Australia’s government agencies made approximately 333,980 authorisations for the disclosure of historical telecommunications data – or metadata – during the financial year ending June 2016.
The latest tally, revealed in the Government’s delayed Telecommunications (Interception and Access) Annual Report 2015-16, is the first since the Federal Government’s mandatory data retention laws, passed in 2015, came into effect.
Under the laws, Australian telcos and internet service providers (ISPs) are required to store users’ non-content telecommunications data (metadata), such as email addresses, phone numbers, the date and time of communications and other items for a minimum period of two years.
The Government subsequently handed out $128.4 million of public funding to 180 ISPs around the country to help out with the costs associated with the mandatory data retention scheme.
The new laws saw the ability to apply for a stored communications warrant limited to 20 designated criminal law-enforcement agencies. Between 1 July 2015 and 12 October 2015, 63 enforcement agencies made historical data authorisations.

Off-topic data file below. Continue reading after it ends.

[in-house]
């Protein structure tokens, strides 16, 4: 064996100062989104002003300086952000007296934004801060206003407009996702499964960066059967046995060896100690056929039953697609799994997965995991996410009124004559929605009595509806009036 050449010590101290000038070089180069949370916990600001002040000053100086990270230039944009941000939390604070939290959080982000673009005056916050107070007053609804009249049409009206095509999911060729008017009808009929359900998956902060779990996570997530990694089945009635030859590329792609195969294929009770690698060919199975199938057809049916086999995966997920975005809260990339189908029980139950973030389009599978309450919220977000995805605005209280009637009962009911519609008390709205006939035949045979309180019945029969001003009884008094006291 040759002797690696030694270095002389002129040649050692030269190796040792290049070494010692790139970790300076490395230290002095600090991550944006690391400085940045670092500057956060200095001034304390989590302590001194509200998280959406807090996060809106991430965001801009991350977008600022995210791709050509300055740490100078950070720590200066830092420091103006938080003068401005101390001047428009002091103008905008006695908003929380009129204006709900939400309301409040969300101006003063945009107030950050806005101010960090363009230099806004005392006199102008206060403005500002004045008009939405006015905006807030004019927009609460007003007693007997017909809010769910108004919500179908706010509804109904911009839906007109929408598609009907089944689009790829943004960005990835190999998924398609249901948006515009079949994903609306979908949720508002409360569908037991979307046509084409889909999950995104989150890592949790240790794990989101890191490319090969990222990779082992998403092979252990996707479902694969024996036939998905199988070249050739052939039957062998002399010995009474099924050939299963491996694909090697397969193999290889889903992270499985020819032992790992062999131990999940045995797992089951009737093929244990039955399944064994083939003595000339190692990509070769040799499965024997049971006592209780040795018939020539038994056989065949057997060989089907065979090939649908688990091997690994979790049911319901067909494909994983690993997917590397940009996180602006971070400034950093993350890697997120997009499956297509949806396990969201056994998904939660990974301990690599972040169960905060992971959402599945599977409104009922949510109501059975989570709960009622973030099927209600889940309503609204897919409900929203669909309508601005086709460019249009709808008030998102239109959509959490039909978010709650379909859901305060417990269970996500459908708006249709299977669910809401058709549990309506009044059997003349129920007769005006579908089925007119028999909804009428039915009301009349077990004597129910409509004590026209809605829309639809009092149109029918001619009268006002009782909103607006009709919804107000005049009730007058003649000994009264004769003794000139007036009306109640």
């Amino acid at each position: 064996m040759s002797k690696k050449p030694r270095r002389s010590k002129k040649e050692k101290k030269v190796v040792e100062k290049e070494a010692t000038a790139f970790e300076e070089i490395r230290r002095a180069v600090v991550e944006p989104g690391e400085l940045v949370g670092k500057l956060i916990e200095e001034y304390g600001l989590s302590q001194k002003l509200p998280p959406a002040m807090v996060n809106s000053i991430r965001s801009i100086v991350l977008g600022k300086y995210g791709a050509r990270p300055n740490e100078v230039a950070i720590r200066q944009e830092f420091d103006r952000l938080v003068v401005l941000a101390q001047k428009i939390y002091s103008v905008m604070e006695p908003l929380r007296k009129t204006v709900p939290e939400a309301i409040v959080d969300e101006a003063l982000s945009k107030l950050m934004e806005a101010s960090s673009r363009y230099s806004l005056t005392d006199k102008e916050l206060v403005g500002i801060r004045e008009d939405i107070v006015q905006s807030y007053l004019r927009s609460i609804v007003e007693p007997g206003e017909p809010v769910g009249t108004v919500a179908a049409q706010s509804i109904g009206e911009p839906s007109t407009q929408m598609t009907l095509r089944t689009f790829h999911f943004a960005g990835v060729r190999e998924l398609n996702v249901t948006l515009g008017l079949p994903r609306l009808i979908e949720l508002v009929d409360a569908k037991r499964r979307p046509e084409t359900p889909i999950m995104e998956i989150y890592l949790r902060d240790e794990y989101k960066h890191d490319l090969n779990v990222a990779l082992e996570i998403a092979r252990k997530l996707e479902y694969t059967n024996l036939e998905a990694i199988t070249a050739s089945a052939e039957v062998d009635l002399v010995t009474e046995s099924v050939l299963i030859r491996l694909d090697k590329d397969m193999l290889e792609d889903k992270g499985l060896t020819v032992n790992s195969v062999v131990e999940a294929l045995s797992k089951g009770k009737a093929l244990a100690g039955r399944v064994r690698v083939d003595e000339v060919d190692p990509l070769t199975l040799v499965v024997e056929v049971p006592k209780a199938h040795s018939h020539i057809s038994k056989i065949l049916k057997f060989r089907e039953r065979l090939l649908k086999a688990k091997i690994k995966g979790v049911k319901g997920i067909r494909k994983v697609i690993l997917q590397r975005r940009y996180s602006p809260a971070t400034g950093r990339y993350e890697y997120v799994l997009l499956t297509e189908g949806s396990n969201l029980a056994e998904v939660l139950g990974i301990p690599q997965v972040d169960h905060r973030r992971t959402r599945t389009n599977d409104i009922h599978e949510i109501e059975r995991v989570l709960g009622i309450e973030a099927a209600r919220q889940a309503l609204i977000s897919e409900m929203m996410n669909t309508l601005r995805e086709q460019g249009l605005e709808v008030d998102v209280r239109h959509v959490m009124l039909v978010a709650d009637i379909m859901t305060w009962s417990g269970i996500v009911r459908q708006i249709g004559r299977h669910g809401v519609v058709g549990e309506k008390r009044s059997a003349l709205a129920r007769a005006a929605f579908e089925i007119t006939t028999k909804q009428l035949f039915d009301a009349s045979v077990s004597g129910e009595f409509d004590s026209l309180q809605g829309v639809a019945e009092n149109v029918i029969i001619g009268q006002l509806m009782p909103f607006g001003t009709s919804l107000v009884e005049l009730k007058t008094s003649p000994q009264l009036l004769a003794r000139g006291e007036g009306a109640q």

Likewise, the ability for enforcement agencies to authorise the disclosure of telecommunications data was also limited to the same 20 criminal law enforcement agencies, as well as and the Australian Security Intelligence Organisation (ASIO).
This restriction is likely the primary force behind the reduction in authorisations by Government agencies for the disclosure of historical telecommunications data during 2015-16 compared to the year prior.
Of the total number of such requests, 326,373 authorisations were made to enforce a criminal law.
The NSW Police alone made 105,710 authorisations for access to existing information or documents in the enforcement of a criminal law in 2016 – substantially fewer than the previous year’s tally of 114,111.
By comparison, the Victoria Police increased the number of authorisations from 66,663 to 82,034 and the Queensland Police reduced its requests from 40,710 to 29,271.
The Australian Federal Police (AFP) also saw a reduction in the number of authorisations for access to existing information, from 27,462 in 2014/15 to 25,640 in 2015/16.
In FY2015-16, the AFP also made 53 data authorisations for access to telecommunications data for the enforcement of the criminal law of a foreign country.
Following these requests, the AFP made 23 disclosures to foreign law enforcement agencies, with information disclosed to Taiwan, Hong Kong, Serbia, Switzerland, Solomon Islands, the United Kingdom, New Zealand, Zimbabwe, Argentina and several other countries.